If, for a man who has realised the Self, Karma- Sannyāsa and its opposite—Karma-Yoga (performance of action)—were possible, then it would have been right to speak of them as alike leading to the highest bliss or to speak of the superiority of his Karma-Yoga to his Karma-Sannyāsa.
Inasmuch as, however, neither Karma- Sannyāsa nor Karma-Yoga is possible for a man who has realised the Self, it is not right to speak of them as alike leading to the highest bliss, or to say that Karma-Yoga is better than Karma- Sannyāsa.
Karma-Yoga and Saṁnyāsa inapplicable to the enlightened.
[Question):—Are both Karma-Yoga and Karma- Sannyāsa impossible, or is only one of them impossible, for a man who has realised the Self? If only one of them, is it Karma- Yoga or Karma- Sannyāsa? What is the reason for the impossibility?
(Answer):—Since the man who has realised the Self is free from illusory knowledge, Karma-Yoga which is based upon illusion must be impossible for him.
Here, in the Gita-śāstra, in the sections treating of the real nature of the Self, it is said that a man who knows the Self, who knows himself to be the Self that is devoid of all changes of birth, etc., and is actionless, and whose illusory knowledge has been replaced by right knowledge,
—that such a man has to renounce all actions, ever dwelling in the true actionless Self;
and it is further said that, owing to the opposition between right knowledge and illusory knowledge as well as between their effects, he has nothing to do with Karma- Yoga, the reverse of Karma- Sannyāsa, presupposing an active Self and based on the idea of agency caused by illusory knowledge.
Wherefore it is but right to say that, for him who has realised the Self and who is free from illusory knowledge, Karma-Yoga which is based upon illusory knowledge is impossible.
(Question):—What, then, are the sections treating of the real nature of the Self in which the man who knows the Self is said to have no action to do?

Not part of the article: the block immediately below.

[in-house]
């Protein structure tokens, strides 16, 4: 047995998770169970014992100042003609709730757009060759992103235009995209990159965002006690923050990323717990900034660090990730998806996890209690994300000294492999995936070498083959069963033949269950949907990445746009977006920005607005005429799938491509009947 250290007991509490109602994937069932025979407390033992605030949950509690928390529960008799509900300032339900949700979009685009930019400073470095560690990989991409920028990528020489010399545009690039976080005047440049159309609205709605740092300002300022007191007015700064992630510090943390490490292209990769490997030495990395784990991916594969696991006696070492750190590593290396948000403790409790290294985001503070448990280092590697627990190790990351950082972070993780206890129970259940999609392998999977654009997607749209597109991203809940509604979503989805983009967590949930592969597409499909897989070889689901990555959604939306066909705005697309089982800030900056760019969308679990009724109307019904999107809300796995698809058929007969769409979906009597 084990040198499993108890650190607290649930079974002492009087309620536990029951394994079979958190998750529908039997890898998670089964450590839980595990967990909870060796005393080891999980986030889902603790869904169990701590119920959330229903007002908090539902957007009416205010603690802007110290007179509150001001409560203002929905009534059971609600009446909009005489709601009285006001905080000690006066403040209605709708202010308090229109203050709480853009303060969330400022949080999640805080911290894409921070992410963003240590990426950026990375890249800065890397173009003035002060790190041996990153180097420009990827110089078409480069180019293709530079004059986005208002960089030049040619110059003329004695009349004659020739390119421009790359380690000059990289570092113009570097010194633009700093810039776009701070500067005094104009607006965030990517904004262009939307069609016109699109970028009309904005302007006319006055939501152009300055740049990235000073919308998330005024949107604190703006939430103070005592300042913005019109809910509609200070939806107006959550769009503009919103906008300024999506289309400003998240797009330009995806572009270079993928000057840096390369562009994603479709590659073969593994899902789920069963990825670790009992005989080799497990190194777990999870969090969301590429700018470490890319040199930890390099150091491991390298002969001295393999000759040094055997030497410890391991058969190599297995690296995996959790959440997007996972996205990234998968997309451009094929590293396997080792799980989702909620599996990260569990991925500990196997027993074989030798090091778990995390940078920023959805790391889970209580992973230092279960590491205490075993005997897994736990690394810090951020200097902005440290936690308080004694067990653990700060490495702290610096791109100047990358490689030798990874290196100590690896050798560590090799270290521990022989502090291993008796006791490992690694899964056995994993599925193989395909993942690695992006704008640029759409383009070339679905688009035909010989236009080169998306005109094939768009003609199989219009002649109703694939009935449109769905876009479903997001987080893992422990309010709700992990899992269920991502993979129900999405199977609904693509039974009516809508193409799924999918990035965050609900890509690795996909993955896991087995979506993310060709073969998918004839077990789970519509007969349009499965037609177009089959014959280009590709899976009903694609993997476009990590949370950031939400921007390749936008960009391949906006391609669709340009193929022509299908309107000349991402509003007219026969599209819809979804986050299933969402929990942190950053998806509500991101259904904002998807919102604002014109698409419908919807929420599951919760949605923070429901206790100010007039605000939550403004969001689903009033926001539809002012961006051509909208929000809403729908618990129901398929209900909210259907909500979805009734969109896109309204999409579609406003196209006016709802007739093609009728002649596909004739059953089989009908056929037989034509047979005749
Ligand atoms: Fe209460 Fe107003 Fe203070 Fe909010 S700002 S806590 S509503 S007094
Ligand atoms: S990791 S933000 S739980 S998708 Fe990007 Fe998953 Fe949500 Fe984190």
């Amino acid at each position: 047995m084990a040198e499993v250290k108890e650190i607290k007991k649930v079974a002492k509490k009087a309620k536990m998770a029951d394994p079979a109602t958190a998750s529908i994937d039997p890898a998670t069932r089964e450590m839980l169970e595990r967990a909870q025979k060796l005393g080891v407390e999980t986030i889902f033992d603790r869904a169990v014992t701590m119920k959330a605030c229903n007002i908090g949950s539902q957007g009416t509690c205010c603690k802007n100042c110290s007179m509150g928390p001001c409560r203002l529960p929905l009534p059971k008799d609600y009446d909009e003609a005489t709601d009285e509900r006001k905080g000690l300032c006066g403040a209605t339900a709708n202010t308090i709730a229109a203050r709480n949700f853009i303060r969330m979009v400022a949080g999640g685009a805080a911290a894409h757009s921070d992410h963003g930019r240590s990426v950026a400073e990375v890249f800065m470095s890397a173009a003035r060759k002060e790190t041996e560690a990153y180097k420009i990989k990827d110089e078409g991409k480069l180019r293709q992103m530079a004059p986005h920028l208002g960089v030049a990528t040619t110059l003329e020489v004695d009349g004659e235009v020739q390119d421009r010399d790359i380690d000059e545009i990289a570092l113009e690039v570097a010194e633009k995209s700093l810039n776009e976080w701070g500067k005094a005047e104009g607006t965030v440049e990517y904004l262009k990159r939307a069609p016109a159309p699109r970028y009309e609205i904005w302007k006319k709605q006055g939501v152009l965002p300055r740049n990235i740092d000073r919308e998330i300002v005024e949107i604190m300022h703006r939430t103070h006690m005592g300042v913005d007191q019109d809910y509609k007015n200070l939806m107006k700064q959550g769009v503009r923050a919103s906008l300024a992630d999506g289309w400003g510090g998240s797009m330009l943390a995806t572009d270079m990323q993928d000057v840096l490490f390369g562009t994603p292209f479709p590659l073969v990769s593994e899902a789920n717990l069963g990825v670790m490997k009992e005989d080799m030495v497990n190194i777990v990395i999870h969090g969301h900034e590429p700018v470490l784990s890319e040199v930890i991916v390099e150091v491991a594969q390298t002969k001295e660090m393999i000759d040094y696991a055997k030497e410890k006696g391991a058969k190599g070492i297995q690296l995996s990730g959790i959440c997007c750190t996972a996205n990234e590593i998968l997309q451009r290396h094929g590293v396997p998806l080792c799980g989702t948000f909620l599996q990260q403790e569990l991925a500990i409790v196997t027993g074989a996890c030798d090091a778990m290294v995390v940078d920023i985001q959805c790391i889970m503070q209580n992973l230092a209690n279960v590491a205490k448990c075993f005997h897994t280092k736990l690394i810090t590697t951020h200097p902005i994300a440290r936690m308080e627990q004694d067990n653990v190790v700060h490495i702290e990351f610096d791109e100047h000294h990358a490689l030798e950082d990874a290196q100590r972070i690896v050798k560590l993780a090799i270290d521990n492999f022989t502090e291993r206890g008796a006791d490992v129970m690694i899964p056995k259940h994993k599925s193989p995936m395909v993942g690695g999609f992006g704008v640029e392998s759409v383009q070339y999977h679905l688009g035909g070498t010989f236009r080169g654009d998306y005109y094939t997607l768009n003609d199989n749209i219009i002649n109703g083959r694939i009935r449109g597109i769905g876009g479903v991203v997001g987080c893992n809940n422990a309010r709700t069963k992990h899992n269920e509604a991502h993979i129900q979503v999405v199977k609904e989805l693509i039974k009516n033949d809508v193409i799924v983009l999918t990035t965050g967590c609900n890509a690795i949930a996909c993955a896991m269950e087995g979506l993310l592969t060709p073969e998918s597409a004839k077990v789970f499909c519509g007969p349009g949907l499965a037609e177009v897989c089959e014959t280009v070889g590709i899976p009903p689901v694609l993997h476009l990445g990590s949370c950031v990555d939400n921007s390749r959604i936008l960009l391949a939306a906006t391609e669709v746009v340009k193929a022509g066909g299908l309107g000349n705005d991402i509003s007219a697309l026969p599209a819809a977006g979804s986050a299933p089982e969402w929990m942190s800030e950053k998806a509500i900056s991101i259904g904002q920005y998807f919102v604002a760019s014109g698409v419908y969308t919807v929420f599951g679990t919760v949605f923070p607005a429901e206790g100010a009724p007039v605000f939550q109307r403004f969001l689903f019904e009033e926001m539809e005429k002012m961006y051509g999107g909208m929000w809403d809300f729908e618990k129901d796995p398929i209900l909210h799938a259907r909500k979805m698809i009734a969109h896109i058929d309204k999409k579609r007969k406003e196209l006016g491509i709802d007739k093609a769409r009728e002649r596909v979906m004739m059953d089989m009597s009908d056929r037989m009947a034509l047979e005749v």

(Answer):—In ii.17, in ii.19 and ii.21, and in other places here and there, the man who has realised the Self is said to have no action to do.
(Objection):—Karma-Yoga is also taught here and there in the sections treating of the real nature of the Self, e.g., in ii. 18, 31, 47, etc. How, then, can Karma-Yoga be said to be impossible for a man who has realised the Self?
( Answer ):—It is so, because there is an opposition between right knowledge and illusory knowledge as well as between their effects.
In iii.3 it is said that the Sānkhyas who have realised the true nature of the Self apply themselves to devotion in the path of wisdom—ever dwelling in the actionless Self
—as distinguished from devotion in the path of action which is intended for those who have not realised the Self.
The man who has realised the Self has no longer any object to gain, since he has achieved all. In iii. 17 it is said that he has no more duties to perform.
In such passages as iii.4 and v.6 Karma-Yoga is enjoined as an accessory to the acquisition of the knowledge of the Self, while in vi.3 it is said that the man who has obtained right knowledge has no longer anything to do with Karma- Yoga.
Further, in iv.21 all action is denied to him except that which is required for bodily maintenance;